‘Militant’ fight against prison censors draws attention

By Seth Galinsky
January 14, 2019

“While literature lovers across the world say reading expands the mind, for inmates the list of acceptable reading material only expands so far,” reporter Anne Easker writes in a Dec. 24 feature in the daily Charlotte Sun, published in Port Charlotte, Florida, titled “Security or Censorship?” Easker says the state Department of Corrections has upheld the ban on nearly 76 percent of the 9,637 books and periodicals impounded by local prison officials over the last six years.

The impoundments include at least 18 issues of the Militant in the last two years. The paper appealed each one, reaching out for support from civil liberties organizations, church groups, unionists and others. As a result the Militant succeeded in getting the prison system’s Literature Review Committee to overturn all but five of the bans.

“Workers behind bars have a right to read a wide variety of views and literature — including the Militant’s view that working people need to organize to take political power out of the hands of the capitalist class,” Militant editor John Studer said Jan. 1. “We are part of important fights for inmates’ right to get papers, magazines and books of their choosing to be better prepared to join in the working-class movement to change society.”

The American Civil Liberties Union of Florida is one of many organizations that have spoken out against the censorship of books and periodicals, including the Militant.

“To put individuals into this system and then not allow them to read and understand the history and what has caused this crisis we’re in today really seems inappropriate to me,” Raymer Maguire, Campaign for Criminal Justice Reform manager for the ACLU of Florida, told the Sun.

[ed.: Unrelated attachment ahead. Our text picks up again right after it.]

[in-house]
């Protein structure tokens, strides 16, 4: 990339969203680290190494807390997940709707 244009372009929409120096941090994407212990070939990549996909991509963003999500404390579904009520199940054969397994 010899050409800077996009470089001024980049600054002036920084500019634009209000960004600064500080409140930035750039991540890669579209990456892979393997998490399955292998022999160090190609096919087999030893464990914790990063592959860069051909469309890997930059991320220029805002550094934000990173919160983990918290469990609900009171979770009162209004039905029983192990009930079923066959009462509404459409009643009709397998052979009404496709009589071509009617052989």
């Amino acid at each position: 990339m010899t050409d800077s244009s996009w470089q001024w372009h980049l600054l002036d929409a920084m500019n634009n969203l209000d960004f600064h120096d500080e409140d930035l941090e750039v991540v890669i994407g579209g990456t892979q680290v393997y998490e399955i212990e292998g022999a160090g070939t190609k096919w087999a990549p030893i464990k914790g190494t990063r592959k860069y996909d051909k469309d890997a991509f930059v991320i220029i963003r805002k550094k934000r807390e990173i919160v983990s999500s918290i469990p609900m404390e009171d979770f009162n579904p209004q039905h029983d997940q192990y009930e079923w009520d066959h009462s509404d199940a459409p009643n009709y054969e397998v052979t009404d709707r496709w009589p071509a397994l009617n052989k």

Department of Corrections press secretary Patrick Manderfield told Easker that he simply enforces the rules that allow banning publications “found to be detrimental to the security, order or disciplinary or rehabilitative interests” of the prisons.

Easker brings attention to the arbitrariness of much of the censorship. Fifty Shades of Gray, an erotic novel, is permitted, but The New Jim Crow by Michelle Alexander and Black Klansman by Ron Stallworth — books that deal with the fight for Black rights — were banned.

Support for anti-censorship fight

Easker interviewed Studer and Chris Finan, executive director of the National Coalition Against Censorship, about the growing support for the Militant’s effort to get Florida officials to stop censoring the paper.

Fight Florida prison censorship“Though NCAC typically focuses its efforts more on rights of young people to access materials and the censorship of art,” Easker writes, “Finan said the coalition was happy to join in the cause fighting censorship in prison, where he said there’s been a lot of abuse and not enough guidance from the courts.”

The Sun article also reports on a lawsuit by Prison Legal News, which has been completely banned from Florida prisons for years, allegedly because its advertising includes pen pal services and the purchase of products with postage stamps.

As the public outcry against censorship of the Militant increased, Florida officials haven’t blocked the paper since the Sept. 17 issue.

“Our success shows that it’s possible to defend the right for prisoners to read political news of your choosing,” said Militant editor Studer. “Keep the letters of support for our fight coming.”